The Philippine powerlifting team is hoping to bring home two gold medals, including one from a pioneering Adeline Dumapong-Ancheta, from the 9th ASEAN Para Games, which starts on Sunday at the Bukit Jalil National Sports Complex in Kuala Lumpur.
Dumapong-Ancheta, 43, is looking to strike gold in the over-86 kilograms division while the other gold could come from another grizzled veteran Achelle Guion, 44, in the 45-kg category.
“That’s the team’s target, to get two golds and if we’re lucky, we could get more,” said Dumapong-Ancheta, who was already competing years before the first-ever ASEAN Para Games was launched in 2001 also in Malaysia.
The other members of the team are Marydol Pamatian, who is seeking to improve her bronze medal effort in Singapore, Agustin Kitan and Romeo Tayawa.
All eyes though are on Dumapong-Ancheta, who could be competing in one of her last, if not last, few games before she retires.
Whatever happens, the proud Ifugao native has emerged as one of the most decorated Filipino para athletes after having won four golds in this biennial meet, two silvers in the Asian Para Games and the country’s very first medal in the Paralympics, a bronze in Sydney, Australia 17 years ago.
She has also endured the hardships that accompanied para athletes in past competitions.
“Before, we only train if there’s competition and there was even a time we only had one shirt with only our country’s flag as design. I also recall one time when we were refused entry into the athlete’s village because we haven’t paid our accommodation,” said Dumapong-Ancheta.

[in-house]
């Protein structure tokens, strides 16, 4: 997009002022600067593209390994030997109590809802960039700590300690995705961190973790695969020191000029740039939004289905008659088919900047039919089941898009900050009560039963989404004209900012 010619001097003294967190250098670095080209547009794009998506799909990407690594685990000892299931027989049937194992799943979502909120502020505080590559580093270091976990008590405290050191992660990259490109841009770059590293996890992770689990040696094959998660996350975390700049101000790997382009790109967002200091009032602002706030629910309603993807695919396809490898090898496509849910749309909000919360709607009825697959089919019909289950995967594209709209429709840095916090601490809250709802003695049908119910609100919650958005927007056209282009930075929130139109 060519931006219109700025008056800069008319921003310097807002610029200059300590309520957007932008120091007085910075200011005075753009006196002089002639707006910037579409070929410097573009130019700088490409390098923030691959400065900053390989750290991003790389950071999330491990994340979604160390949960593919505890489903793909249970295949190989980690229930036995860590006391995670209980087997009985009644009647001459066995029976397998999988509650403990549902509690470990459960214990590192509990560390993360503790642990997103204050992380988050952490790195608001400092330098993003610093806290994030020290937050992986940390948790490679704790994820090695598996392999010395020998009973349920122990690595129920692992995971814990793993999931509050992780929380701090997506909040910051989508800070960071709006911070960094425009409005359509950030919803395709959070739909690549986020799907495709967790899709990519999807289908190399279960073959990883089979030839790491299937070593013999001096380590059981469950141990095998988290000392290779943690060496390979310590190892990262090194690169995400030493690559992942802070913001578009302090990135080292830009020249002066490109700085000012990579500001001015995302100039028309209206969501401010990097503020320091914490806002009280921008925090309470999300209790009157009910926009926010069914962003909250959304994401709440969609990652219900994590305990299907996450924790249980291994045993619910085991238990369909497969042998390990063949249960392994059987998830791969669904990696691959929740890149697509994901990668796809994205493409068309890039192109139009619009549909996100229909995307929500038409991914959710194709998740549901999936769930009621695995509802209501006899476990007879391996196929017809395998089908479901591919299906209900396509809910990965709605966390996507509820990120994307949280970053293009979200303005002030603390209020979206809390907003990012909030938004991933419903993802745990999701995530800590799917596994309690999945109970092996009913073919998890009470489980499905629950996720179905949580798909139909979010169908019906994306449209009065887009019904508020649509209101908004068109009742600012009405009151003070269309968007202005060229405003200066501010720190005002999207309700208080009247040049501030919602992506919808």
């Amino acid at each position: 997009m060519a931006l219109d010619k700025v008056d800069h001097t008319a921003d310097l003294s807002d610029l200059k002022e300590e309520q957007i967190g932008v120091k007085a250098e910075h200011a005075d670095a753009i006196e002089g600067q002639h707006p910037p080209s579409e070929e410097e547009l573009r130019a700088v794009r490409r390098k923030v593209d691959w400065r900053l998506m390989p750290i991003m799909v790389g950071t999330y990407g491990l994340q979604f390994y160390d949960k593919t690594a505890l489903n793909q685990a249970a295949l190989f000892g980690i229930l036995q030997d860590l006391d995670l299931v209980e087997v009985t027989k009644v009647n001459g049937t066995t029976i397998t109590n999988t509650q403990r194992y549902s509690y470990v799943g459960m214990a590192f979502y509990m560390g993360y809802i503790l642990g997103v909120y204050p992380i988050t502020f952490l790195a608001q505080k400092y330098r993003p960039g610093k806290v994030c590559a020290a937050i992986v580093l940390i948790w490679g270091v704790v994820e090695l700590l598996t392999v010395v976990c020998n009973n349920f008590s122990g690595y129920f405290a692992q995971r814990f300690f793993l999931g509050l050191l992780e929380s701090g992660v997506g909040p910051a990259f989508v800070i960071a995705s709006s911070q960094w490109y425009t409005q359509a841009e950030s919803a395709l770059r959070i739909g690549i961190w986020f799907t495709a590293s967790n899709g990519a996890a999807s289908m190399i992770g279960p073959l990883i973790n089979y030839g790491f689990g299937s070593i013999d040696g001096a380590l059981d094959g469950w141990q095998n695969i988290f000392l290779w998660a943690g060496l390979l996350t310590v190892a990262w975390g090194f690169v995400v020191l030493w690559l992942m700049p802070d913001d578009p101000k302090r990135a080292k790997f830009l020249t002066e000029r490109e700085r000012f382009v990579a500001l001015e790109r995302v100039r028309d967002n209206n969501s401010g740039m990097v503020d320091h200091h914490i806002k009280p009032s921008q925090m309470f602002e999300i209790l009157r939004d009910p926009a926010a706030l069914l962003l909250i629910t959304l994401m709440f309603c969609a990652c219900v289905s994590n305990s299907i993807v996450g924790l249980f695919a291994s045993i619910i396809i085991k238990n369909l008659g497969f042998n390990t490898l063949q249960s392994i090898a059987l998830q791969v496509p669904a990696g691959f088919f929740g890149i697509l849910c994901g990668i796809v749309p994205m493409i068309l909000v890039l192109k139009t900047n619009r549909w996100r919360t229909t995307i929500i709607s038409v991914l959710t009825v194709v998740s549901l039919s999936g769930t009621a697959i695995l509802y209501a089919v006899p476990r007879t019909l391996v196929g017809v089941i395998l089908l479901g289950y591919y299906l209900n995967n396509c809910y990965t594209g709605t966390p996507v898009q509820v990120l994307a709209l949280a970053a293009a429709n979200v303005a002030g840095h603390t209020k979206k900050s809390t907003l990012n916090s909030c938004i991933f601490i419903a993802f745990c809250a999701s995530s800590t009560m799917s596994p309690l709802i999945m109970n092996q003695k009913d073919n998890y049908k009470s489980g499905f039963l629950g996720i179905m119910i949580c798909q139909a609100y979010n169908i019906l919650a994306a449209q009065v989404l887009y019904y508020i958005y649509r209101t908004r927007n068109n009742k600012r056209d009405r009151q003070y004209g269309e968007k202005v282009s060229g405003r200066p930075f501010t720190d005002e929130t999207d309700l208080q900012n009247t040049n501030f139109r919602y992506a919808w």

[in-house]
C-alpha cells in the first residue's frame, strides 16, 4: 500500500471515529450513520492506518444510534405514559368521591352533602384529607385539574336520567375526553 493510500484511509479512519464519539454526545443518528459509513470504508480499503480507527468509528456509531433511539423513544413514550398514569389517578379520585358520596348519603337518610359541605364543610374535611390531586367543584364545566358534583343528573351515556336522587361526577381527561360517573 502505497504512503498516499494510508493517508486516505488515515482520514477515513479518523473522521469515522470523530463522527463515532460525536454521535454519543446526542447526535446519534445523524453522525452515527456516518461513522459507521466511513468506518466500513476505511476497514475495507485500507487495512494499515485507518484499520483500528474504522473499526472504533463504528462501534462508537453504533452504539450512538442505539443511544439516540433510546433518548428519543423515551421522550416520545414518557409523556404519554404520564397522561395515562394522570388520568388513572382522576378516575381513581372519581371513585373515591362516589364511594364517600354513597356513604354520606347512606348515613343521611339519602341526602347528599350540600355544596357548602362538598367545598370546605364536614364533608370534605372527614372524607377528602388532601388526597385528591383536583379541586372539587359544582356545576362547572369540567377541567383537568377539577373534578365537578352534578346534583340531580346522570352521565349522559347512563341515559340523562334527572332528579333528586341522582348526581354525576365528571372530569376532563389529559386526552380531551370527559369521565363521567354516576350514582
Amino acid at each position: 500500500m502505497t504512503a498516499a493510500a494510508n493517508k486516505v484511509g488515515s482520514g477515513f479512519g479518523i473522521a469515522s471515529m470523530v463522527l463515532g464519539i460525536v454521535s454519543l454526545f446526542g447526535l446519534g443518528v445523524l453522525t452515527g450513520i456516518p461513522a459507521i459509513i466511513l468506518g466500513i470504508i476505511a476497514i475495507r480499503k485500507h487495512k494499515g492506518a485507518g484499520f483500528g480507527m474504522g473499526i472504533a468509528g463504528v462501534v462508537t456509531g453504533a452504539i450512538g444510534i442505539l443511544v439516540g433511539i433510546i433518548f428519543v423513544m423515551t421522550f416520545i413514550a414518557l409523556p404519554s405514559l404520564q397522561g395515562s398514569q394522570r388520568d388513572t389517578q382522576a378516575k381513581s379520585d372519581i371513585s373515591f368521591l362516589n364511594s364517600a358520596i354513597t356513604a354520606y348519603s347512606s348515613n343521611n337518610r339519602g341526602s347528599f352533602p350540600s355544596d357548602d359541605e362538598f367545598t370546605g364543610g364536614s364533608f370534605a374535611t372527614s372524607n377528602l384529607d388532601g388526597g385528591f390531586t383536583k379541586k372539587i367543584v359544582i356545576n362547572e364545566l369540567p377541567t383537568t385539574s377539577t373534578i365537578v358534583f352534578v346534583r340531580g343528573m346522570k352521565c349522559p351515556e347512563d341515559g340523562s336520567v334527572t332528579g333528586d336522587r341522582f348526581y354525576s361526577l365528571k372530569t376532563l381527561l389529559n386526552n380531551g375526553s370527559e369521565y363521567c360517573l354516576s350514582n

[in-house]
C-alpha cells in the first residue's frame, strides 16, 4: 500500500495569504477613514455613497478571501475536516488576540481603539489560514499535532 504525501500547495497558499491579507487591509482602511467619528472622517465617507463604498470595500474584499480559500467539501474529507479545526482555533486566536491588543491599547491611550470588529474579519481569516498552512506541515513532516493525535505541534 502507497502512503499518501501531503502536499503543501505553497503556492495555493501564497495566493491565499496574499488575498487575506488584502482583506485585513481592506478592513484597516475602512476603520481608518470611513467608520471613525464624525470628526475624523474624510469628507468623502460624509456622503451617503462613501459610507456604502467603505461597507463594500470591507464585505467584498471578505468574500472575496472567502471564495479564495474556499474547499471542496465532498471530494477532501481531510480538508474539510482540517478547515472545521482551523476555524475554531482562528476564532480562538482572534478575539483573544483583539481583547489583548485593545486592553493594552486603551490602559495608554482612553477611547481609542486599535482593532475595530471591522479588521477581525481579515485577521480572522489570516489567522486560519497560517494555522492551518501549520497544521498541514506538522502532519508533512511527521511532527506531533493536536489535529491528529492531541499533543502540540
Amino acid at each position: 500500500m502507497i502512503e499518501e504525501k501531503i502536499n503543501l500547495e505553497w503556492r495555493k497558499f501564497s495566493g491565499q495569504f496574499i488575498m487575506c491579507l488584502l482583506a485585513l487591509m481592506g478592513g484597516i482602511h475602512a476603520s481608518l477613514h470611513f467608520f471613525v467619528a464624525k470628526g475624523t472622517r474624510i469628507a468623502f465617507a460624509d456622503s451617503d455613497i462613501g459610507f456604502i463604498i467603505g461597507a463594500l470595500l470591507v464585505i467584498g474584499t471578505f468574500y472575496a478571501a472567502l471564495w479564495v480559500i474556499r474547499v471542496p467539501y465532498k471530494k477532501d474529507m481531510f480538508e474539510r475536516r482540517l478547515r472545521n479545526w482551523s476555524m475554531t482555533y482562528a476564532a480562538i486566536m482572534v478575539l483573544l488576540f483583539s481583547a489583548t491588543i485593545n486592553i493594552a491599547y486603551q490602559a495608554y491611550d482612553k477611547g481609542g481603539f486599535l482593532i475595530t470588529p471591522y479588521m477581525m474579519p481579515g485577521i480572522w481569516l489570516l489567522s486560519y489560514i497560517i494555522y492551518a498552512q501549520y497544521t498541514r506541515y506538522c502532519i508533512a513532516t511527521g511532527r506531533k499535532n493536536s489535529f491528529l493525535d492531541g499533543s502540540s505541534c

“I’m happy now that the conditions now have tremendously improved,” she added.
Meanwhile, all athletes have started to undergo the classification process.
The event has four different classifications—orthopedically handicapped, visual impairment, intellectual impairment and cerebral palsy—and several more categories under each.
The team has fielded in 98 athletes including three in boccia, 17 in chess, three in cycling, six in goal ball, five in powerlifting, nine in table tennis, 10 in swimming, 15 in tenpin bowling and 12 in wheelchair basketball.
Malaysia has the most number of athletes with 331 followed by Thailand (291), Indonesia (192), Vietnam (150) and Myanmar (120) while the other participants are Singapore (92), Cambodia (70), Laos (50), Brunei (27) and East Timor (14).
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